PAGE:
With reports this weekend suggesting that the British and Irish Lions tour of South Africa hangs in the balance, a radical Six Nations alternative is being suggested that could see fans back in stadiums and watching rugby – in the northern hemisphere at least.

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The Daily Mail report that the series could be officially cancelled by organisers within a month, with Covid-19 running rampant in the Rainbow Nation. Added to this, it has been suggested the vaccines now being rolled out in Europe may not be available in SA until significantly later in the year, leaving faint hope that fans will be able to attend matches.

It’s a near unfathomable scenery for rugby fans in the UK, Ireland and South Africa, but there may be a possible silver lining if the series was scrapped.

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Many are now suggesting moving the upcoming Guinness Six Nations to the summer and delaying the Lions tour until 2022. This would allow fans to attend Six Nations games, which seems highly unlikely given the current schedule which sees the first match played the weekend of February 6th.

Former England flyhalf and rugby pundit Andy Goode wrote: “The Lions tour is obviously under threat due to the pandemic, wouldn’t it be sensible to push back the Six Nations Rugby until the Summer and postpone the Lions tour to the Summer of 22? The clubs then get some weekends spare & fans might watch the 6 Nations in the grounds?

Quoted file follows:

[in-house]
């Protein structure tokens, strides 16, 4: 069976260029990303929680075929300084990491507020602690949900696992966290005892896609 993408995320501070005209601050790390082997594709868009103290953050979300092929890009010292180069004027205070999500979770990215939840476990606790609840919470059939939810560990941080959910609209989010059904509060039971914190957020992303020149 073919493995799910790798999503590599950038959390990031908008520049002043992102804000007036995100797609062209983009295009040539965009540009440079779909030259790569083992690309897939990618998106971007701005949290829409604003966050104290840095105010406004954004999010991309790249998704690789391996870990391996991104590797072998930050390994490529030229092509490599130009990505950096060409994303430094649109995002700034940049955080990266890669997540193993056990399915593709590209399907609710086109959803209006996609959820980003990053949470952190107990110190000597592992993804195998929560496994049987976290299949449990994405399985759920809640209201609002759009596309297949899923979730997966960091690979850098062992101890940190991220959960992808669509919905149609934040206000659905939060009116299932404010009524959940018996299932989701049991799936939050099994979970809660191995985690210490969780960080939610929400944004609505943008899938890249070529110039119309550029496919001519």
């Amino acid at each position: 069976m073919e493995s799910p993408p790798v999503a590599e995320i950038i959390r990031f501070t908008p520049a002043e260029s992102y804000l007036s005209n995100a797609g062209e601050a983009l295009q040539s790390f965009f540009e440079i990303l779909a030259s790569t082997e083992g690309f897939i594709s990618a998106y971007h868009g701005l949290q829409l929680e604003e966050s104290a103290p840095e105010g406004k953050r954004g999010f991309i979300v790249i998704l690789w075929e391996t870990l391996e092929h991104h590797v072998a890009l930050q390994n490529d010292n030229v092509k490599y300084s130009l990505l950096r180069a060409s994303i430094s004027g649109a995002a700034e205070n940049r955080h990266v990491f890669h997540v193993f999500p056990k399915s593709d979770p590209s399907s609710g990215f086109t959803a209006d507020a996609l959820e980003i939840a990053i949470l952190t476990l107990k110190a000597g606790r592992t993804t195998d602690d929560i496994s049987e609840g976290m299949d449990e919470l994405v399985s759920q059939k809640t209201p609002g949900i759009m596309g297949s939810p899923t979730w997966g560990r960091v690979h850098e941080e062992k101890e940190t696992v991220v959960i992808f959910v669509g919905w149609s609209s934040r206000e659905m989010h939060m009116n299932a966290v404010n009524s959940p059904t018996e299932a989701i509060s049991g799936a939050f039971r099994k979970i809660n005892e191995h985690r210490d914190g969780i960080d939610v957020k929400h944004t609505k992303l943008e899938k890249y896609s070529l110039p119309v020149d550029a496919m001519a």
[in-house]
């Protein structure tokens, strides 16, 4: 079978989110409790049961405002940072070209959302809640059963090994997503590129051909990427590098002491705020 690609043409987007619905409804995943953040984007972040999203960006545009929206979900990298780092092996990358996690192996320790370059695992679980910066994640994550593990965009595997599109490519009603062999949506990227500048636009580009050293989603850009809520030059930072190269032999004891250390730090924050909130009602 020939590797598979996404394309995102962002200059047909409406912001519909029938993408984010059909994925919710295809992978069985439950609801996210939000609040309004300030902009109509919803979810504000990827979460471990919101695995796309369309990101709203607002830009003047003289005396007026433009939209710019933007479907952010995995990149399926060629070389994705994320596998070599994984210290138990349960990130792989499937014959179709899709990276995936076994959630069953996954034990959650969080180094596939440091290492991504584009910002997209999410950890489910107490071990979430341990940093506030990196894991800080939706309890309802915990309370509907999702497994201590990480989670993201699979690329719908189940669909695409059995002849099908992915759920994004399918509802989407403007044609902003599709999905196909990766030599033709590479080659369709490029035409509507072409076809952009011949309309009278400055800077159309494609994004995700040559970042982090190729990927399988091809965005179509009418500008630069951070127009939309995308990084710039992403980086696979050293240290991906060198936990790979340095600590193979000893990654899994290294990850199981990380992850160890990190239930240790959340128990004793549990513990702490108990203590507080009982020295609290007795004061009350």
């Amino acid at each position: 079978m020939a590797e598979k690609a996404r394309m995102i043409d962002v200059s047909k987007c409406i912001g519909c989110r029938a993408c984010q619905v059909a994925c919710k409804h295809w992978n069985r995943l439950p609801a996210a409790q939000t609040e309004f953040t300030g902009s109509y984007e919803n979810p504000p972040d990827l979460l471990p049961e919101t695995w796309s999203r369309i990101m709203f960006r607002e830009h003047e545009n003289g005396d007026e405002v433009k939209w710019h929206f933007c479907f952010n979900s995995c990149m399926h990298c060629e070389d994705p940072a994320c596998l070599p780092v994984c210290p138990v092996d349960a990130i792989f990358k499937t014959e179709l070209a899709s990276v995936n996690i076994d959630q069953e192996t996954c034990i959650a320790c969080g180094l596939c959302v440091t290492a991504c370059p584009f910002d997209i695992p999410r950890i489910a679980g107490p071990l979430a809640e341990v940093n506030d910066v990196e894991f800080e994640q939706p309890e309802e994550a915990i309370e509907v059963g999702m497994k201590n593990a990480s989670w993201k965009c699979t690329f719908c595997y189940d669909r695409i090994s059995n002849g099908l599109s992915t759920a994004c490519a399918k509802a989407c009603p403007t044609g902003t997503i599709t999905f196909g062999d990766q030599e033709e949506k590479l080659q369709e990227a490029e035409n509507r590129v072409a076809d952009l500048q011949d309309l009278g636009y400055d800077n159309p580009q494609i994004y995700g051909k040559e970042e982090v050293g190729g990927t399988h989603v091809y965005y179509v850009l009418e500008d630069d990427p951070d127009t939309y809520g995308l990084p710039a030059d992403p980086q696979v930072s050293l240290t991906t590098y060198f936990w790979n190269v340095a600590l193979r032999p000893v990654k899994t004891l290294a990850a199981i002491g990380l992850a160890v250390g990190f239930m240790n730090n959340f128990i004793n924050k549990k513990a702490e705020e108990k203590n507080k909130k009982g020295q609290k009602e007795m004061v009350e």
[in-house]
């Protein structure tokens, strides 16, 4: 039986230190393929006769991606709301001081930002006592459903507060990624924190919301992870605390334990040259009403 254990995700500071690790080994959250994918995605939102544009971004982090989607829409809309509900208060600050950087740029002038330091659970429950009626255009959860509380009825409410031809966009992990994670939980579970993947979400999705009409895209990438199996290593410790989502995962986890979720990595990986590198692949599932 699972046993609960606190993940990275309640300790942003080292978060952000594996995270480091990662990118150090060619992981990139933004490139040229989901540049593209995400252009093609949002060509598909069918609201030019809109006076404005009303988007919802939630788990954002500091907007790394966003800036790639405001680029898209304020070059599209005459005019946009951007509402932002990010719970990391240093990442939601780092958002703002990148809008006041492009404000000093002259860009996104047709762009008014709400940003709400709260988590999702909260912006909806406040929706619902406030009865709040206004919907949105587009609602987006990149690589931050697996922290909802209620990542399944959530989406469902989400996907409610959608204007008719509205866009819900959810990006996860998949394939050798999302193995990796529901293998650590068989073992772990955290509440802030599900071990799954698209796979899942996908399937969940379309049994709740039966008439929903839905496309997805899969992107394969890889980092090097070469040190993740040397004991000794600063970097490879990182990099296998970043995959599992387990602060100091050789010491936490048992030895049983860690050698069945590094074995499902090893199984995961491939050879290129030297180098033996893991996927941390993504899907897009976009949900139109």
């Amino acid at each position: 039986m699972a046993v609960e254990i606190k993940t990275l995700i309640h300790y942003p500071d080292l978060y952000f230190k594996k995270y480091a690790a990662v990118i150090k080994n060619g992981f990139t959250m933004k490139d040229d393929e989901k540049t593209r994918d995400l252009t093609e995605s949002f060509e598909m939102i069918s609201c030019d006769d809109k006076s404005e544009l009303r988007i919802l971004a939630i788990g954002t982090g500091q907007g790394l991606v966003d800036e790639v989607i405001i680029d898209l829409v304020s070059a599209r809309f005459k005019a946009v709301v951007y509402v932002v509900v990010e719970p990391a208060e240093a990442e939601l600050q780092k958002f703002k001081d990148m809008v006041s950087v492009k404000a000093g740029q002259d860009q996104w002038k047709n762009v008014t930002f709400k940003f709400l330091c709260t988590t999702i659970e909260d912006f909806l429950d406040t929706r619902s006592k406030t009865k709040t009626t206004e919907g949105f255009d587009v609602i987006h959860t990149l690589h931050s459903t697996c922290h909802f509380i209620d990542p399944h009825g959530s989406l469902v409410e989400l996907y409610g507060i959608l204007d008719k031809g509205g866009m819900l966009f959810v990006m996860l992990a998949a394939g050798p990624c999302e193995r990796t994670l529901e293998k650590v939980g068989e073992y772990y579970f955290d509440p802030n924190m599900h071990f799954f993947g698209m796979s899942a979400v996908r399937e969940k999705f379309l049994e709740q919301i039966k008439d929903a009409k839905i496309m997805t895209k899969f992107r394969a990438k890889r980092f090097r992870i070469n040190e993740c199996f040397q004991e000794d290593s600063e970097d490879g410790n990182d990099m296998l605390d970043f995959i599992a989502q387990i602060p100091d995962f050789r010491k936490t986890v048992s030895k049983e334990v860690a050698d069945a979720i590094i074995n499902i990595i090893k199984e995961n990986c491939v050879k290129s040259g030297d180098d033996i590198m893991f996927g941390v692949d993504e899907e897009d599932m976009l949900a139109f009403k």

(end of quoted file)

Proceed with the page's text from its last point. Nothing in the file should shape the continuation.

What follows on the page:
It’s not as whacky as it might sound, and Goode wasn’t the only one suggesting it.  “Consideration must surely be given to moving the Six Nations to the summer when fans can hopefully return, meaning the Lions tour to South Africa being put back a year despite being so close to next World Cup. 6N and Lions tour without fans inconceivable,” wrote Welsh journalist Robin Dewey.

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“Speaking to a few friends based in South Africa and they don’t think they’ll start vaccinating until June. If true how can the Lions tour go ahead? Surely postpone until 2022 and move the Six Nations to the summer where there’s a better chance of crowds?”

There are number of stumbling blocks for such a plan of course.

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Most of the home nations have major tours booked for 2022 and will be expected to fulfill those tours with full-strength squads. However, maybe the most significant problem, as Sonja McLaughlan points out, is the broadcasting of the Summer Olympics in Toyko, which was itself bumped into 2021 due to the virus.

“TV on the scale of 6N or Olympics takes huge amount of planning. Then you’ve got to staff it. Majority of talent, producers, editors, camera operators etc who do 6N will be working on Olympics. I’m not inventing a problem just pointing out realities,” wrote McLaughlan.

In the mad times we’re living through, with rugby games and entire tournaments being juggled in a manner which would have here-to-fore have been unimaginable, one might be shy to bet against such a radical course of action.

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